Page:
G20, Agriculture, Nature, and Society: What the world doesn’t see.

G20, Agriculture, Nature, and Society: What the world doesn’t see.

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Within the framework of the G20 summit that unfolds in Buenos Aires, host Argentina seeks to showcase the country as the “world’s breadbasket and supermarket.” The official narrative reflects the interests of a growing and robust international agribusiness that caters to an unprecedented and unparalleled process of accumulation and hegemonic concentration of power, which dominates the production of food and biomass throughout the productive chain.

What it leaves out, however, are the critical voices from academics and independent social media that denounce the unsustainable impacts of this global model of industrial production of food. Agribusiness, far from feeding the world, is mainly producing animal food and “biofuels” with serious impact on water resources and the degradation of soils. A week before the G20 summit which will give mainly tribune to big business interests in agriculture, a seminar which took place in the Universidad de Buenos Aires which analyzed the regional Agricultural Models and Agri-food System in light of the effects of this intensive agriculture on health and the environment.

The urgent situation of the “Fumigated Towns” was presented at the seminar, and included the effects of pesticide rains that fall daily on the cities of Argentina on human health, which are studied by doctors who shared their research on the situation. A number of presentations reported on the contents and impacts of agrotoxins present in the majority of the vegetables and fruits consumed by Argentines daily.

A population that eats poorly every day due to food devoid of nutrients is a very different reality from the wholesome image portrayed of fields with extensive cattle ranching and natural grains swaying in the wind. The effects of ultra-processed food, soda and other sugary drinks, and a plethora of added fats and salts, are destroying the diet of Argentines and are wreaking serious havoc on the population’s health, which holds one of the top positions in the world in per capita consumption of these goods.

Human rights have been seriously weakened in favor of liberalizing processes that grant a lot of power to large farming consortia. Environmental activists and indigenous leaders fighting for land and water are criminalized and repressed. The investigation on the death of activist Santiago Maldonado has been closed recently. The investigation on the shooting of young Mapuche Rafael Nahuel has not made substantial progress in a year.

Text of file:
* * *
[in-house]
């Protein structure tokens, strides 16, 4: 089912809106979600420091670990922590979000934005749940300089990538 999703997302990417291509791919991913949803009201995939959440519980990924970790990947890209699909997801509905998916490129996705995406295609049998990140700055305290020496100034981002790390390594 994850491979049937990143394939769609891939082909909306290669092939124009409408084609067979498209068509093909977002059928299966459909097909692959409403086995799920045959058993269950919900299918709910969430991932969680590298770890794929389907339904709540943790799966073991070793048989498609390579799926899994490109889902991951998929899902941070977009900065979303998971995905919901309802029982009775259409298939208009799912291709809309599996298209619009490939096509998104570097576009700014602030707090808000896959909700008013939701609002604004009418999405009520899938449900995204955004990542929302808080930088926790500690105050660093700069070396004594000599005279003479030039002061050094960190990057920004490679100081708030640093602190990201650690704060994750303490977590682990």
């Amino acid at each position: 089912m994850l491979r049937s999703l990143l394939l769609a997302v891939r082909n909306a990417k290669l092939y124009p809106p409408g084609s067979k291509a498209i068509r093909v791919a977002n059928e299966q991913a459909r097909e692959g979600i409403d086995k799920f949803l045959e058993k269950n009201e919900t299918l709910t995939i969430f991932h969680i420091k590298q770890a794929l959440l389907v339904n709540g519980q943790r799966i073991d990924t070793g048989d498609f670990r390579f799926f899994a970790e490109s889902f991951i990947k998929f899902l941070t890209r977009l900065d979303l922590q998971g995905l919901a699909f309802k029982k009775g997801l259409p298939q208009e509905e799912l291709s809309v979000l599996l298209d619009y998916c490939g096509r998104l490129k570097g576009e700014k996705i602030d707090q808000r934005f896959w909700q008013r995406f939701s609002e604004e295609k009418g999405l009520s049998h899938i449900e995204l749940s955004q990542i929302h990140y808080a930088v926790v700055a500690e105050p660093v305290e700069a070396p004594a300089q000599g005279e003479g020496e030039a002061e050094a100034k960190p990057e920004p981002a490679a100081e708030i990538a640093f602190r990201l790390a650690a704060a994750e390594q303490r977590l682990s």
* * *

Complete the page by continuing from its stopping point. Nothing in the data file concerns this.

Additionally, large infrastructure projects open up new areas of opportunities for international capital, especially from the United States, China, and the European Union. The last two in particular are having very strong interests in securing a flow of raw materials from the region.

All the major producers of genetically modified seeds, agrotoxins, and fertilizers, as well as large land buyers have branches in Argentina, where they promote a productive system based on monocultures, especially soybean and corn. With the planting process in full swing this month, the current year’s primary crop is again genetically modified soybean, with over 55% of the area sown.

As recent publications show, without a paradigmatic change in agricultural production models, water pollution, soil degradation and climate change cannot be stopped. If we want to satisfy the growing demand for food of the world´s population without destroying the planet, what is needed is a shift to ecologic and agroecologic models of production. There is a lot of solid cientific knowledge and practical experience available, silenced so far by the powerful lobby of big agrarian enterprises, but resistence from consumers and citizens and small farmers from all over the world is growing together with the conscience that a change of agrarian model is desperately needed. Unfortunately, it is highly unlikely that is message will reach the heads of state gathering in Buenos Aires this week-end dominated by topics of trade war between the United States and China and growing concerns over security in the context of the growing tension between Russia and Ukraine.

 

 

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